Ethics in AI Colloquium with Richard Susskind: Must Legal Trials be Face to Face


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Ethics in AI Live Event: Institute for Ethics in AI - Must Legal Trials be Face to Face

Part of the Colloquium on AI Ethics series presented by the Institute for Ethics in AI 



Live Event: Thursday 3rd June 2021, 5.00pm-6.00pm

Watch live here


Ethics in AI Colloquium with Professor Richard Susskind OBE, Judge Nancy Gertner and Sir Ernest Ryder – chaired by John Tasioulas, Director for the Institute for Ethics and AI.


Professor Richard Susskind OBE is President of the Society for Computers and Law, Chair of the Advisory Board of the Oxford Internet Institute, the founder of Remote Courts Worldwide ( and, since 1998, has been Technology Adviser to the Lord Chief Justice of England and Wales. He chaired the Online Dispute Resolution Advisory Group of the Civil Justice Council (2014-2015). Professor Susskind has been working on law and technology for 40 years and is the world’s most cited author on the future of legal services. His work has been translated into 18 languages and he has been invited to speak in more than 60 countries. He has written ten books, including Tomorrow’s Lawyers (2013, 2017), and Online Courts and the Future of Justice (2019). In the 1980s, he wrote his doctorate on artificial intelligence and the law at Balliol College, Oxford.



Nancy Gertner is a former U.S. federal judge who built her career around standing up for women’s rights, civil liberties and justice for all. Gertner was appointed to the federal bench of the U.S. District Court of Massachusetts by President Bill Clinton in 1994. She retired from the bench in 2011 to teach at Harvard Law School.

Named one of “The Most Influential Lawyers of the Past 25 Years” by Massachusetts Lawyers Weekly, Gertner has written and spoken throughout the U.S., Europe and Asia. She has published widely on sentencing, discrimination, and forensic evidence; women’s rights; and the jury system. Her autobiography, “In Defense of Women: Memoirs of an Unrepentant Advocate,” was published in 2011.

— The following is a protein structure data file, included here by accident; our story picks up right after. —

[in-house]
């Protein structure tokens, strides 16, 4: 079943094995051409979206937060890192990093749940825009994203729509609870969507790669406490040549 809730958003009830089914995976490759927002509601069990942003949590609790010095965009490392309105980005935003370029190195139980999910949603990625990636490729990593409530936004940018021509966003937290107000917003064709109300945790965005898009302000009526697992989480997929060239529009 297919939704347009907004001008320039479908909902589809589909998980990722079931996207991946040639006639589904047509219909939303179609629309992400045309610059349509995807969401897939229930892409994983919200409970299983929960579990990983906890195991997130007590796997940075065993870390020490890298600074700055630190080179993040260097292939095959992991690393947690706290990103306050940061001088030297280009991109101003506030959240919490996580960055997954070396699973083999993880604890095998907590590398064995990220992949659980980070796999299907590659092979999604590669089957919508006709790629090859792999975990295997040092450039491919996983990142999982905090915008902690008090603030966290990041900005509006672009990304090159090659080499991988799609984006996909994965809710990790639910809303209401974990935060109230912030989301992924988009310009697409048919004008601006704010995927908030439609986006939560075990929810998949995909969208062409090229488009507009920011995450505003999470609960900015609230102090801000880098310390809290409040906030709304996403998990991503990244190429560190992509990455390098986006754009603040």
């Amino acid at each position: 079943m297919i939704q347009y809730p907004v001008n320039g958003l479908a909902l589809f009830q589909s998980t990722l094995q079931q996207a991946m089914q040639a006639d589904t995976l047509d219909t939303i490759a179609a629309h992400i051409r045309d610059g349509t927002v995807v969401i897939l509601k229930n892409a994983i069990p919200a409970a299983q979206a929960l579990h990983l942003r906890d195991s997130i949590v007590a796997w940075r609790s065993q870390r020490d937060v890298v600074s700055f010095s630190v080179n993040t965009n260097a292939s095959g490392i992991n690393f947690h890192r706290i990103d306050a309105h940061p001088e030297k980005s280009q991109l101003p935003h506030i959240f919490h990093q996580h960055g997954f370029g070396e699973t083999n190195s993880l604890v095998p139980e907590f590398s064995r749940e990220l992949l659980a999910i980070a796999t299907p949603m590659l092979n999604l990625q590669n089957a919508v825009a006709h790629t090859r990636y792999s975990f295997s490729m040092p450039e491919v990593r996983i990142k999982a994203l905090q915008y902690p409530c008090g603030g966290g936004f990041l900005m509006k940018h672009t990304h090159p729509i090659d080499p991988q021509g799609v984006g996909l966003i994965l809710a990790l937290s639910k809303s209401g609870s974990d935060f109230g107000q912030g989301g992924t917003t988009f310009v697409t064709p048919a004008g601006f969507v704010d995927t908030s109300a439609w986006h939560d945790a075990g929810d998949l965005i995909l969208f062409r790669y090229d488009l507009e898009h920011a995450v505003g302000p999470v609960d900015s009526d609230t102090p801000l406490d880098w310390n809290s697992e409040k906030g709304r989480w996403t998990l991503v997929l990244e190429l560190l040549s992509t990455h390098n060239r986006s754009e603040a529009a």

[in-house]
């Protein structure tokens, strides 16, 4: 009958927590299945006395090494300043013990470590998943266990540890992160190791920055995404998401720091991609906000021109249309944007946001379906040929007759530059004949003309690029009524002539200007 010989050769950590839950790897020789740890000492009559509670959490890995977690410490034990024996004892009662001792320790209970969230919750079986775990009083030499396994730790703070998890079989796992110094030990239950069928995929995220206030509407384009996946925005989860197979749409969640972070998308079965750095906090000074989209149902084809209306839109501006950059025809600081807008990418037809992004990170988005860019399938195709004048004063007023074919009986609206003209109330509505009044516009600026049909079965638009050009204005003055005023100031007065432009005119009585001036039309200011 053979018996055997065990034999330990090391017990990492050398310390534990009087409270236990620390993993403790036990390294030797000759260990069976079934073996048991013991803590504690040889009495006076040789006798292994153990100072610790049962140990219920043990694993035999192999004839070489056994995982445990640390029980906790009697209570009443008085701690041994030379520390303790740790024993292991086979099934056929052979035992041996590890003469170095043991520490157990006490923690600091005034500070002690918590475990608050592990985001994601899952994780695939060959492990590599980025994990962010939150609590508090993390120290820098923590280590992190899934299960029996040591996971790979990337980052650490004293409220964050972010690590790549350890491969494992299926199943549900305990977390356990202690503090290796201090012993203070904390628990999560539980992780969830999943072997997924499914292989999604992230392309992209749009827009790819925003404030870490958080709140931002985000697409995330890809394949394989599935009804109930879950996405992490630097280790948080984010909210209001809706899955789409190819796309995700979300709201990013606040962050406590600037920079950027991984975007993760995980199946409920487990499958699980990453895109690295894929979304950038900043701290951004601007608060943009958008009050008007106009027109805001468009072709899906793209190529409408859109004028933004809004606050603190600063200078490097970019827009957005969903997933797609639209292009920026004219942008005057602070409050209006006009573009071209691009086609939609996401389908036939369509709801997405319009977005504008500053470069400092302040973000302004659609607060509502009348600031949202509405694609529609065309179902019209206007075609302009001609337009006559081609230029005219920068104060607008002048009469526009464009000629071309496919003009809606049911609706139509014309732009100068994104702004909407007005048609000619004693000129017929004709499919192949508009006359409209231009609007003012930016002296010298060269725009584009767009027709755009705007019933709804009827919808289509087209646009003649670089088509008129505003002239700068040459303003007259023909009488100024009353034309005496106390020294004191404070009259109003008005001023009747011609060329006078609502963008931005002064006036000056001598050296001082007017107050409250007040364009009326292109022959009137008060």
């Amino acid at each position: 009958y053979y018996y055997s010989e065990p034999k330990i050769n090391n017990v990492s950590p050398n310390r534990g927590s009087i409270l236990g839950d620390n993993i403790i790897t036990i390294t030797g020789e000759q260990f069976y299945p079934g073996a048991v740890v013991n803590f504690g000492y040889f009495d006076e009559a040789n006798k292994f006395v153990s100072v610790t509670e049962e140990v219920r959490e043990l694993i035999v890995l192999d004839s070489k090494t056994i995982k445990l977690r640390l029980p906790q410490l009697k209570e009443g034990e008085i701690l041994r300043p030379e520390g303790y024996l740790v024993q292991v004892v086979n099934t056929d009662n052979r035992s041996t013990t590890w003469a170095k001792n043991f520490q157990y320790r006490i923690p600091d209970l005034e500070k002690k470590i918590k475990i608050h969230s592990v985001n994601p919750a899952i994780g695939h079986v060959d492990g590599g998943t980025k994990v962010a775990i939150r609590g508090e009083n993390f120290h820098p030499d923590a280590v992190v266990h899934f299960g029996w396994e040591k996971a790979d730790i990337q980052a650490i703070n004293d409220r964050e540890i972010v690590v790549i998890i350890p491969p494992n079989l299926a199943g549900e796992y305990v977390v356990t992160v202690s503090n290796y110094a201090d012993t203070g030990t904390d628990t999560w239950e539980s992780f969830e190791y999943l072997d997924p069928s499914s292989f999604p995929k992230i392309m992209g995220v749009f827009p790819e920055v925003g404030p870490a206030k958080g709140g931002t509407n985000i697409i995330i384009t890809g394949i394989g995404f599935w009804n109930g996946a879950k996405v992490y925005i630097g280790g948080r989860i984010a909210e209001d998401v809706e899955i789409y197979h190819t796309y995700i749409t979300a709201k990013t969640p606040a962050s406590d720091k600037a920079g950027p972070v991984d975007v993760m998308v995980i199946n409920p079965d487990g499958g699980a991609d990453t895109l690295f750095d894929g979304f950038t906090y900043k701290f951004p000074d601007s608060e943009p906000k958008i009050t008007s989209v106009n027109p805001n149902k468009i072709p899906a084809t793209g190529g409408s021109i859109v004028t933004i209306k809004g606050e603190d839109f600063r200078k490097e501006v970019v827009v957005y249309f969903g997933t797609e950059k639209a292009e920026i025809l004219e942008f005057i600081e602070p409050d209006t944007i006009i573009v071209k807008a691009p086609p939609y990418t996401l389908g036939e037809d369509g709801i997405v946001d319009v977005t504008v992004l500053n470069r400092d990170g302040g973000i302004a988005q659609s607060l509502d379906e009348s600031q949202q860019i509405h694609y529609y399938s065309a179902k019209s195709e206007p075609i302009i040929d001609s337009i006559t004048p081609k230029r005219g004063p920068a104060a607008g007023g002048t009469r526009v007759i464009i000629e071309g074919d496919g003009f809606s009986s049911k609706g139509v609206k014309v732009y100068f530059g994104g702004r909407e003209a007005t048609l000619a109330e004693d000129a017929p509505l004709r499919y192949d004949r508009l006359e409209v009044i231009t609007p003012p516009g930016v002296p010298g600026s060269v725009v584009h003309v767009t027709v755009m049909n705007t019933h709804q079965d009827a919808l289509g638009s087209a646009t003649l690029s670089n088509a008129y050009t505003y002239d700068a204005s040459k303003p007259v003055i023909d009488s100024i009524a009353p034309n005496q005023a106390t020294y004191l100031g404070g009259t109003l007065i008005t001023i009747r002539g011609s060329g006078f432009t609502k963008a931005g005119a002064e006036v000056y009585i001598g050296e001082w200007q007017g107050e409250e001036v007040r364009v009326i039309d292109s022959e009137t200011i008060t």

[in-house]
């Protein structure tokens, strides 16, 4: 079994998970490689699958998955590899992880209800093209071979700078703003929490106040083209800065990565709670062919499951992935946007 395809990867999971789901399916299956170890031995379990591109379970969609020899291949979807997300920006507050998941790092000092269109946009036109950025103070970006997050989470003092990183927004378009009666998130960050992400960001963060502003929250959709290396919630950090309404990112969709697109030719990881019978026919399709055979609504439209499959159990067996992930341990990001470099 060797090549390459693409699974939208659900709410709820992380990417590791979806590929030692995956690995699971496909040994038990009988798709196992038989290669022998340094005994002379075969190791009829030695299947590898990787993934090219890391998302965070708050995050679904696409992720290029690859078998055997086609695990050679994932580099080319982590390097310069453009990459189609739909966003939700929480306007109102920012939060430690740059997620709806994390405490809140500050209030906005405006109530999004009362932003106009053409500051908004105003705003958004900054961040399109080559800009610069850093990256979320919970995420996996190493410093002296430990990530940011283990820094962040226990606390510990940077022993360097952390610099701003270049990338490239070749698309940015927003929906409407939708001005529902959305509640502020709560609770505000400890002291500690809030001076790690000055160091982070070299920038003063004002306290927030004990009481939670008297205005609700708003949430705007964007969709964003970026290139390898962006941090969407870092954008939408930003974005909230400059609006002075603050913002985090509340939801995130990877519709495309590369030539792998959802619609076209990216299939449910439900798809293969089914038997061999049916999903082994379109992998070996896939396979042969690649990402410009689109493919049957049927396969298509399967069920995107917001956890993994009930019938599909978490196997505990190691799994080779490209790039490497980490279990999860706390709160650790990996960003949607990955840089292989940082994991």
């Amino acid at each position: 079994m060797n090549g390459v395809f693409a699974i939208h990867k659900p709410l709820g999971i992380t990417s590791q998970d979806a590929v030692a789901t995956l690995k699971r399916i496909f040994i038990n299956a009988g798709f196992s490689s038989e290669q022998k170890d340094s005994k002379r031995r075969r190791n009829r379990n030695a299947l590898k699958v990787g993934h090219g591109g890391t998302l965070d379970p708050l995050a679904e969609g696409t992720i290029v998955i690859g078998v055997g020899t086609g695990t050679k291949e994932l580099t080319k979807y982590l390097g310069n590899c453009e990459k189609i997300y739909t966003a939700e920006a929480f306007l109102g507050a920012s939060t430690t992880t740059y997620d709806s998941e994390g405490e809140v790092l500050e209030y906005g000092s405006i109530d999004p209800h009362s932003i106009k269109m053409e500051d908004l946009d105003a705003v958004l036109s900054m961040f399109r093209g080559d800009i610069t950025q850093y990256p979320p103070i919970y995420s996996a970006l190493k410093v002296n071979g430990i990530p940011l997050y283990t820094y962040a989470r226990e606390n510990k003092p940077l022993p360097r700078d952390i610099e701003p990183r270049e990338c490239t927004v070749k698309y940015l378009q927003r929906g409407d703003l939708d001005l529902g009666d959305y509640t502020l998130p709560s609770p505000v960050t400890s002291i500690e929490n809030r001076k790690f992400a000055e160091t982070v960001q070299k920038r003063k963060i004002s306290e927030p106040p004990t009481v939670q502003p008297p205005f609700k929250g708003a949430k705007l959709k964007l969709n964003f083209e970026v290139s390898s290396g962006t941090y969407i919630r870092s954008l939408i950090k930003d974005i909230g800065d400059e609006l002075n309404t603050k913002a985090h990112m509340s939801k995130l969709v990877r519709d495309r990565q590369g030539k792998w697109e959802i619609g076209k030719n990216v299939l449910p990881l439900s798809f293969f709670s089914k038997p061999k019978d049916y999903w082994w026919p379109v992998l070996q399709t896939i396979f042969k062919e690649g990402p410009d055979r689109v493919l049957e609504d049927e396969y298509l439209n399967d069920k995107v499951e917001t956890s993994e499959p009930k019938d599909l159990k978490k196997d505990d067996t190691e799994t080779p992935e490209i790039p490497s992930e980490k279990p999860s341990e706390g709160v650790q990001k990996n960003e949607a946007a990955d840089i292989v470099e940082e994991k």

Sir Ernest Ryder is a distinguished member of the judiciary, who has also served the higher education sector and the wider community in a variety of capacities. Educated at Bolton School and Peterhouse, Cambridge, Sir Ernest was called to the bar in 1981 and became a QC in 1997.  He was appointed a Justice of the High Court in 2004 and was both the Presiding Judge of the Northern Circuit and its Family Division Liaison Judge. He was the judge in charge of the modernisation of family justice that led to the creation of the Family Court.

He has research interests in a variety of socio-legal areas, and is a Visiting Fellow at Nuffield College Oxford, as well as sitting on the Advisory Boards of various European Institutes and Universities on research concerning access to justice.  On his arrival in Oxford this summer Sir Ernest will become a Senior Associate of the Centre for Socio-Legal Studies in the Department of Law.

As a Trustee of the Nuffield Foundation, Sir Ernest has worked with colleagues to develop a sustainable model for research in justice, welfare and education, and to integrate quantitative and economic work into many of the Foundation’s justice projects.  He is the Chair of the Administrative Justice Council and holds Honorary Professorships at the Universities of Lancaster and Bolton.

Between 2014 and 2017 Sir Ernest was Chancellor of the University of Bolton, and he continues his involvement in his home area as a Deputy Lieutenant of Greater Manchester.


Chaired by John Tasioulas, the inaugural Director for the Institute for Ethics and AI, and Professor of Ethics and Legal Philosophy, Faculty of Philosophy, University of Oxford. He was previously the inaugural Chair of Politics, Philosophy & Law and Director of the Yeoh Tiong Lay Centre for Politics, Philosophy & Law at The Dickson Poon School of Law, Kings College London. Professor Tasioulas has degrees in Law and Philosophy from the University of Melbourne, and a D.Phil in Philosophy from the University of Oxford, where he studied as a Rhodes Scholar. He was previously a Lecturer in Jurisprudence at the University of Glasgow, Reader in Moral and Legal Philosophy at the University of Oxford, where he taught from 1998-2010, and Quain Professor of Jurisprudence at University College London. He has also acted as a consultant on human rights for the World Bank. He has published widely in moral, legal, and political philosophy. 


Find out more about the full Institute for Ethics in AI programme here.